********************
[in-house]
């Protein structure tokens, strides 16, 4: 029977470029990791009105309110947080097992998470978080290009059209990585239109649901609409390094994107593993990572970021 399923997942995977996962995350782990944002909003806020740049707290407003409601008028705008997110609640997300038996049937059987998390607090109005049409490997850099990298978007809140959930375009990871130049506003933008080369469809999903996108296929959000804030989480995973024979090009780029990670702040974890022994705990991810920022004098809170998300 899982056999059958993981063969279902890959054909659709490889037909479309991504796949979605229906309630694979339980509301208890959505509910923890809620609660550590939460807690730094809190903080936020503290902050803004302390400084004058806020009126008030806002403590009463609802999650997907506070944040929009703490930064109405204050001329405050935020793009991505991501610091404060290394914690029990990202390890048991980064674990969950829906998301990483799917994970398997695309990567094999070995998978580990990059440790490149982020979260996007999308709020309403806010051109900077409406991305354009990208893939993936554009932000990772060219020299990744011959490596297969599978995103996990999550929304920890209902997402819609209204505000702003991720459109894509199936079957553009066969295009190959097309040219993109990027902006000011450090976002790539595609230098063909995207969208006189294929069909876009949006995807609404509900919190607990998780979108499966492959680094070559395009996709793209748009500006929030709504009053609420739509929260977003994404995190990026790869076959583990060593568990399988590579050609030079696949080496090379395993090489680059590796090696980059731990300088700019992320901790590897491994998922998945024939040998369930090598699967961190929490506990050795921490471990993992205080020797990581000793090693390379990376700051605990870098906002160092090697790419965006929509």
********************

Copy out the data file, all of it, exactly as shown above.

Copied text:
[in-house]
């Protein structure tokens, strides 16, 4: 029977470029990791009105309110947080097992998470978080290009059209990585239109649901609409390094994107593993990572970021 399923997942995977996962995350782990944002909003806020740049707290407003409601008028705008997110609640997300038996049937059987998390607090109005049409490997850099990298978007809140959930375009990871130049506003933008080369469809999903996108296929959000804030989480995973024979090009780029990670702040974890022994705990991810920022004098809170998300 899982056999059958993981063969279902890959054909659709490889037909479309991504796949979605229906309630694979339980509301208890959505509910923890809620609660550590939460807690730094809190903080936020503290902050803004302390400084004058806020009126008030806002403590009463609802999650997907506070944040929009703490930064109405204050001329405050935020793009991505991501610091404060290394914690029990990202390890048991980064674990969950829906998301990483799917994970398997695309990567094999070995998978580990990059440790490149982020979260996007999308709020309403806010051109900077409406991305354009990208893939993936554009932000990772060219020299990744011959490596297969599978995103996990999550929304920890209902997402819609209204505000702003991720459109894509199936079957553009066969295009190959097309040219993109990027902006000011450090976002790539595609230098063909995207969208006189294929069909876009949006995807609404509900919190607990998780979108499966492959680094070559395009996709793209748009500006929030709504009053609420739509929260977003994404995190990026790869076959583990060593568990399988590579050609030079696949080496090379395993090489680059590796090696980059731990300088700019992320901790590897491994998922998945024939040998369930090598699967961190929490506990050795921490471990993992205080020797990581000793090693390379990376700051605990870098906002160092090697790419965006929509």